Breast milk is the perfect combination of protein, carbohydrates, and fat, as well as antibodies and amino acids for digestion, brain development, and growth. Breast milk, especially colostrum, the rich, milky substance your breasts produce in the first days after your baby is born, boosts your baby’s immune system while fighting off bacteria, fungi, and viruses.
But while breastfeeding is the natural option for feeding your baby, it does not always come naturally. Like standing and walking and talking, it’s something we learn with practice. And, thank goodness, babies give their mothers time to learn, as their need for food in their first days is minimal. Once you’ve gotten the hang of breastfeeding, you will actually find that it may be the easiest, and best option for feeding your baby.
Babies who are breastfed:
- Are less likely to suffer from stomach infections.
- Suffer half the ear infections, less diarrhea, fewer colds, flus, cancers, skin diseases, and digestive and urinary tract problems.
- Are protected from bronchitis, bronchiolitis, pneumonia, asthma, and other allergies.
- Are less likely to develop insulin dependent diabetes, some lymphomas, ulcerative colitis, Crohn’s disease, and breast and ovarian cancers.
Breastfeeding is an investment in your baby’s health and in your peace of mind. But your baby isn’t the only one who benefits from breastfeeding.
Mothers who breastfeed:
- Are half as likely to get pre-menopausal breast cancer.
- Have a lower risk for ovarian cancer and osteoporosis.
- Lose weight much more quickly.
- Don’t have to bother with measuring, sterilizing, and all the rest, and have more money at the end of the month.
Breastfeeding also forces you to take care of yourself following your baby’s delivery. You need to get plenty of rest and continue to eat for two, consuming well-balanced meals and an extra 500 calories a day to produce a sufficient amount of milk for your baby. You need to make sure that you’re getting enough iron and fluids, and you should continue to avoid substances that were off-limits during your pregnancy, such as caffeine, alcohol, and other toxins, as well as anything that seems to upset your baby’s stomach, such spicy food.
If you suffer from sore breasts or mastitis, applying moist heat and massaging your breasts prior to nursing will help, but so will simply continuing to breastfeed. To soothe nipple pain, use a warm compress or simply continue to nurse, making sure that your nipple is centered and completely inside your baby’s mouth.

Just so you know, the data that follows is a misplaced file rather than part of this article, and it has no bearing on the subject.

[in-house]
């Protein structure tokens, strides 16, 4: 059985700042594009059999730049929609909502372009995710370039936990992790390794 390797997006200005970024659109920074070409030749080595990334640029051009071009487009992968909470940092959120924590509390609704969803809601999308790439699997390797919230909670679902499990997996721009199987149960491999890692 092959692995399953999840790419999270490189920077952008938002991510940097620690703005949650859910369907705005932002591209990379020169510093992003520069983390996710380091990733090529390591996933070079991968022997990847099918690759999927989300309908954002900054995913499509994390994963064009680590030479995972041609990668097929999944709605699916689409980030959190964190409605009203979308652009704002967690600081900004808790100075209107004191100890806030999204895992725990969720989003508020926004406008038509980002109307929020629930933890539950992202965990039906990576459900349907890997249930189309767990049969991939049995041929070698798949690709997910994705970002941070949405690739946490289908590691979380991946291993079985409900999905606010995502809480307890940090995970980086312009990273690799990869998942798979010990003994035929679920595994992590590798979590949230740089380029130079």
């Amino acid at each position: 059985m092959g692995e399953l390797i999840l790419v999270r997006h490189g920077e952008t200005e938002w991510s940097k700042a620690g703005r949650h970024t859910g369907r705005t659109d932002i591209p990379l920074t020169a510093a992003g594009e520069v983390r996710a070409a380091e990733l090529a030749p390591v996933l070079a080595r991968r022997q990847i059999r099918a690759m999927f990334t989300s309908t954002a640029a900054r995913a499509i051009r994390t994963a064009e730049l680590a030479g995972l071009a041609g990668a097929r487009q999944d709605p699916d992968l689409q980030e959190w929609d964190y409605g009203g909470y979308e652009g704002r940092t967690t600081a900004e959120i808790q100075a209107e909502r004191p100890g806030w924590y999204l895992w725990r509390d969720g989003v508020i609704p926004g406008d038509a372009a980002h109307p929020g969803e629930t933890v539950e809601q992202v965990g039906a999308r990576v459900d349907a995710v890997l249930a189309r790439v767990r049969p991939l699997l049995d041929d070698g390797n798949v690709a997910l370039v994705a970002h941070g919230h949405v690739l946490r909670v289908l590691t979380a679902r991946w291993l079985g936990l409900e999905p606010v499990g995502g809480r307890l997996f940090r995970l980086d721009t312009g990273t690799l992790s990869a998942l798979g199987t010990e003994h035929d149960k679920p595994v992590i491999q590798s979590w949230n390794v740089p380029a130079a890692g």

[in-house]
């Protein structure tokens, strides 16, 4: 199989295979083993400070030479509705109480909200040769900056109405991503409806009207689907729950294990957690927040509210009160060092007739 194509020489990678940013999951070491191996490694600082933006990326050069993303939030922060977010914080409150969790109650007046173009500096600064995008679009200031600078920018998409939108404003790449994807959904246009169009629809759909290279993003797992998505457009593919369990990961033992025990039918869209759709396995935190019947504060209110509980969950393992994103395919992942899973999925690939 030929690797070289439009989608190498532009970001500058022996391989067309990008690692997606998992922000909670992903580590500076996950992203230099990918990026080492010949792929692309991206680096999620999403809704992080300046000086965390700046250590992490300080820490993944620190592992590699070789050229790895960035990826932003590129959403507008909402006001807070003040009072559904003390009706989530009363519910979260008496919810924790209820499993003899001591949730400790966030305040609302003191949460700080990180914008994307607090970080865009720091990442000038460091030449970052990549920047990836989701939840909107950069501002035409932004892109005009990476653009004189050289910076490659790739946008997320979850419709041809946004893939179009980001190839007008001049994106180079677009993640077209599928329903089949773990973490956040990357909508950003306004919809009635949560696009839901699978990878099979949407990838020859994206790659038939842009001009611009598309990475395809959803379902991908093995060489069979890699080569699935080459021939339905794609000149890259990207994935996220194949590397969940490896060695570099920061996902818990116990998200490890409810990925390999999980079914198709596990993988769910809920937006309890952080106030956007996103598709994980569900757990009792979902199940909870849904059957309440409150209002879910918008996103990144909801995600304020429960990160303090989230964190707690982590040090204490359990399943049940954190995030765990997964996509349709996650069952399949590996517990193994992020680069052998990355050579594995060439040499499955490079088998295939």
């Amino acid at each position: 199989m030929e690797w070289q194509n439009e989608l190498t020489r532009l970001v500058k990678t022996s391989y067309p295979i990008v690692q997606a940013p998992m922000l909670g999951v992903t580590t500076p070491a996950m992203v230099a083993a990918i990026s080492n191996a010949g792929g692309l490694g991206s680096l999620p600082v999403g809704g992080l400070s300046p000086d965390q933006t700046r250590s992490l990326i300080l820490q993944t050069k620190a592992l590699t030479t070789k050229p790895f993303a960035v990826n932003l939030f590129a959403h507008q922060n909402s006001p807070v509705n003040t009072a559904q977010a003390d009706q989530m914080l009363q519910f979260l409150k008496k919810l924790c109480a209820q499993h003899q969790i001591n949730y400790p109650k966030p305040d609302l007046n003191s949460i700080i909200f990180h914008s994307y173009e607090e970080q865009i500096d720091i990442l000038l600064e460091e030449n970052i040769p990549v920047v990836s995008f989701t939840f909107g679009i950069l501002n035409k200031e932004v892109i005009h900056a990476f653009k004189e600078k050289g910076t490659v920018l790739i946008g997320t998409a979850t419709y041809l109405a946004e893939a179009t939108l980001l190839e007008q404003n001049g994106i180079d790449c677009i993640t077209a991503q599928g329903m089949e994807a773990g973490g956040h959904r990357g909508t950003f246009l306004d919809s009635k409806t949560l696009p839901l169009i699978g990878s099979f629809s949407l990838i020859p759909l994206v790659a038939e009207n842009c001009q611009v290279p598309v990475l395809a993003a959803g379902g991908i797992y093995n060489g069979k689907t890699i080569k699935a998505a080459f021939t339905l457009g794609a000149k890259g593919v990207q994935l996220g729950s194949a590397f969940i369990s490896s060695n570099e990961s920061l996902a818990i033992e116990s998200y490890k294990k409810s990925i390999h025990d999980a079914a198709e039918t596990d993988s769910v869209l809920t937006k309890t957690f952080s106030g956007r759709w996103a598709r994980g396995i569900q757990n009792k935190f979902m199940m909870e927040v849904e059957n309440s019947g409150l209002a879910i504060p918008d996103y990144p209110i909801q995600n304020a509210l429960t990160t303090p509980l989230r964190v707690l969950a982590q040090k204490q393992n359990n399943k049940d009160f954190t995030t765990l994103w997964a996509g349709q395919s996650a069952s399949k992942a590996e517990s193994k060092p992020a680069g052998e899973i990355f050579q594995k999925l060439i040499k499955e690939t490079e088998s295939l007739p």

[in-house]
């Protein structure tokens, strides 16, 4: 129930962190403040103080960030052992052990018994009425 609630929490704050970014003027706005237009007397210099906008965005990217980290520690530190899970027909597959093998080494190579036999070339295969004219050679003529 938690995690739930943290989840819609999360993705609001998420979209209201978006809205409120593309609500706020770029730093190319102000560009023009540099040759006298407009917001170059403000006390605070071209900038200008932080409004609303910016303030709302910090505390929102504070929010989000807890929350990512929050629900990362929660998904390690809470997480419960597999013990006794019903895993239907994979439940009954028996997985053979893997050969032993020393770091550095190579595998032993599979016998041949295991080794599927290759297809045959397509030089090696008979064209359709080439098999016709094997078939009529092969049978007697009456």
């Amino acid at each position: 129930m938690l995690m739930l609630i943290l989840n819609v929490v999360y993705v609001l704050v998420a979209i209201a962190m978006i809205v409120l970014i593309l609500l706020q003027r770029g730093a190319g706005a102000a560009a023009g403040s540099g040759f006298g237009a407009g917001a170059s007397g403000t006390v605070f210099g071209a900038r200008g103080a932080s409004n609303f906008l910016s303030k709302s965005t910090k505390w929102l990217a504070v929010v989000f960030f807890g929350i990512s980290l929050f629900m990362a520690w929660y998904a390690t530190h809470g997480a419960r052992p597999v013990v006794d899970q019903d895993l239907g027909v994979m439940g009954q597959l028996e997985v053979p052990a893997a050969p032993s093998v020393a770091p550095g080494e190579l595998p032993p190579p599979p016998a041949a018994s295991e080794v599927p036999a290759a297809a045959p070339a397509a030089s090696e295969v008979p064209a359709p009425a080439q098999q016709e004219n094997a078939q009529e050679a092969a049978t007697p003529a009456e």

To establish a healthy nursing habit, you should nurse for at least two to three hours a day at first, although you may quickly graduate to nursing as often as eight or twelve times a day, since breastmilk can be digested within an hour and a half. This gives your baby the opportunity to eat the hindmilk, which is very high in fat and calories.
Your baby will set the pace of your feedings and as long as you are feeding him whenever he’s hungry, he should be getting enough to eat. A good indicator that he’s getting enough is the number of diapers he goes through in a day. In the first few days, he will probably go through one or two diapers a day, and after your milk comes in, at least six. A breastfed baby less than two months old should have two or more bowel movements a day, with less frequent bowel movements after the first couple of months when your baby is able to digest your milk better. Your doctor can also double-check that your baby is eating enough by checking his weight against standard growth charts for his age.
If you want to express your milk, but don’t want to use it immediately, you can freeze it for later. The best storage containers are made of hard plastic or glass, but you can also use plastic freezer bags – just be sure to double bag to protect against freezer burn and leaks.
The length of time you may safely store your breast milk depends on how you freeze it. According to Dr. Sears, you can safely freeze your breast milk for up to two weeks in a freezer compartment within a refrigerator, three or four months in a self-contained freezer unit in a refrigerator, and six months in a separate deep freeze unit with a constant temperature. Click here for more information and a printable chart on freezing breastmilk.
You should stop breastfeeding when you and/or your baby decide that it’s time. The American Academy of Pediatrics recommends breastfeeding for at least one year, but only you and your baby can decide how long to breastfeed.